Saturday, 12 January 2019

The French Girl, by Lexie Elliott.

           Ten years before this story opens, six Oxford university students spend a carefree, booze-and-love-fuelled week in a farmhouse in the French region of Dordogne.  The weather is perfect and so is the farmhouse, which belongs to the parents of Theo, one of the students – it even has a swimming pool, and a very attractive young neighbour, Severine, who avails herself of the pool whenever she wishes:  they are neighbours, non?  And this is what good neighbours do.
            Unfortunately, the happy week is ruined on the last night by a screaming argument and the break-up of a relationship:  the next morning everyone suffers multiple hangovers and a silent, sulky drive back to damp and dirty London and the real world.  Narrator Kate Channing is in pieces, for her romance with aristocratic Seb has ended, partly, she is sure, because of her humble northern origins;  her very best friend Lara is still entwined with Seb’s cousin Tom but that won’t last long;  she has more oomph than she knows what to do with and it needs to be shared around;  Theo of the red hair and uncontrollable blushes (not to mention his inability to tan properly) shocks them all by joining the army, and Caro – smart, spiteful, clever Caro is preparing herself for a stellar legal career:  she will leave them all trailing in her wake.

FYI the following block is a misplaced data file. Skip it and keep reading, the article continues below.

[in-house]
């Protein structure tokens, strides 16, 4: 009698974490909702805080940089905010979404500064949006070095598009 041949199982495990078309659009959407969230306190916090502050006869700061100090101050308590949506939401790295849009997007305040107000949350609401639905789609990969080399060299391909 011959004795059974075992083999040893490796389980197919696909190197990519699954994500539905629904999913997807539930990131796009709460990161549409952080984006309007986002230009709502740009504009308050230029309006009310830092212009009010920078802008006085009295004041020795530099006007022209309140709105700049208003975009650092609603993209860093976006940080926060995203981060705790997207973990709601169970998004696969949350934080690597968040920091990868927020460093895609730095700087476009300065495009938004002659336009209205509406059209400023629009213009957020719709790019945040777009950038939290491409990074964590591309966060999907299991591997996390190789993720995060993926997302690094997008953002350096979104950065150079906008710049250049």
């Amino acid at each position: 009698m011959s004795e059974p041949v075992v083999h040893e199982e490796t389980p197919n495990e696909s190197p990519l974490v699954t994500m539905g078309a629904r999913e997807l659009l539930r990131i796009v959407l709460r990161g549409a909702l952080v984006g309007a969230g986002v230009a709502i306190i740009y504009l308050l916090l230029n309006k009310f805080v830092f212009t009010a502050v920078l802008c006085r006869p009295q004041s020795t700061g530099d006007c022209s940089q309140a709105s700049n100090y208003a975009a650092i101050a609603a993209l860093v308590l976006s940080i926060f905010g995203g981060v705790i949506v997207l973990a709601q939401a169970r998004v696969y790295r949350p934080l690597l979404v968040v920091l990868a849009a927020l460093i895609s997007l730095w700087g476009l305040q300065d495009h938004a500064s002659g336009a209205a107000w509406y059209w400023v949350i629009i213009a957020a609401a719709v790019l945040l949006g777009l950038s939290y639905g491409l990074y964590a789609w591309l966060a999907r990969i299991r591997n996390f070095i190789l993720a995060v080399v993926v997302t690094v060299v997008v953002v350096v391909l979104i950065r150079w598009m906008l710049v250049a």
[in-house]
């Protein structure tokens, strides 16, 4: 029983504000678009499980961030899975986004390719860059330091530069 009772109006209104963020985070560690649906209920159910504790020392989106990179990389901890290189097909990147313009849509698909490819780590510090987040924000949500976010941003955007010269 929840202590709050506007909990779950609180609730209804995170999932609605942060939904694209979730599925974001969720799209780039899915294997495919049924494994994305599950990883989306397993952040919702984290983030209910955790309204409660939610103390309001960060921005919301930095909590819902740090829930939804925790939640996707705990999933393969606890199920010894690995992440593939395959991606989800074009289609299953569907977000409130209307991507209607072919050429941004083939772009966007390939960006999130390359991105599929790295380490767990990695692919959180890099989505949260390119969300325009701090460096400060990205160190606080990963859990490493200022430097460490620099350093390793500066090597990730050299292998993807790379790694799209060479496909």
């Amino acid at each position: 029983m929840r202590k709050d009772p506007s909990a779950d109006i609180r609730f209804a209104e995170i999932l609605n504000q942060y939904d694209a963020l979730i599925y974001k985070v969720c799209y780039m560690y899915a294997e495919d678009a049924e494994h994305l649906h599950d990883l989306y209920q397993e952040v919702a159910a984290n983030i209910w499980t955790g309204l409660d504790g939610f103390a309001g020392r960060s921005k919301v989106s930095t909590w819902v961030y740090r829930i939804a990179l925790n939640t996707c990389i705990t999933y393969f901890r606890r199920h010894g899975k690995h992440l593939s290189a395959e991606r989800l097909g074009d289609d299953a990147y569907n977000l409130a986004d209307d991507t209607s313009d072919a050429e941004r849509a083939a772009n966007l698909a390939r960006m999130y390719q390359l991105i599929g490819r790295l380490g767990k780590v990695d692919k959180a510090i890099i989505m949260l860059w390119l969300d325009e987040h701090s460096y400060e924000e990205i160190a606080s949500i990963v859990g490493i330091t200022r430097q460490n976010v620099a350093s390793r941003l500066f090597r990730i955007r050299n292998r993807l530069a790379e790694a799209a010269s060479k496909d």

And what of the French girl, Severine, whom no-one gave further thought to as they left?  Apparently, she disappeared after taking the bus to the nearest village, never to be seen again:  oh dear, never mind.  Everyone must move on.
            Until a French detective visits London after a decade to interview all those staying at the farmhouse at the time of Severine’s disappearance:  her cold case has been re-opened for her body has been found in a sealed well on the farmhouse property.  She has been murdered and he has many awkward questions for those who saw her on the last night of her life – and -  quelle horreur! – he seems to regard Kate, now on the brink of success in the corporate world, as his prime suspect.
            It is hard to believe that this is Ms Elliott’s debut novel, for she writes with an easy assurance that most first novelists would furiously envy:  there are no holes in the plot;  the action is fast and furious, and there is a legal end I didn’t see coming – she demonstrates very cleverly the extent that the law can protect and defend everyone, including the criminals.  FIVE STARS.

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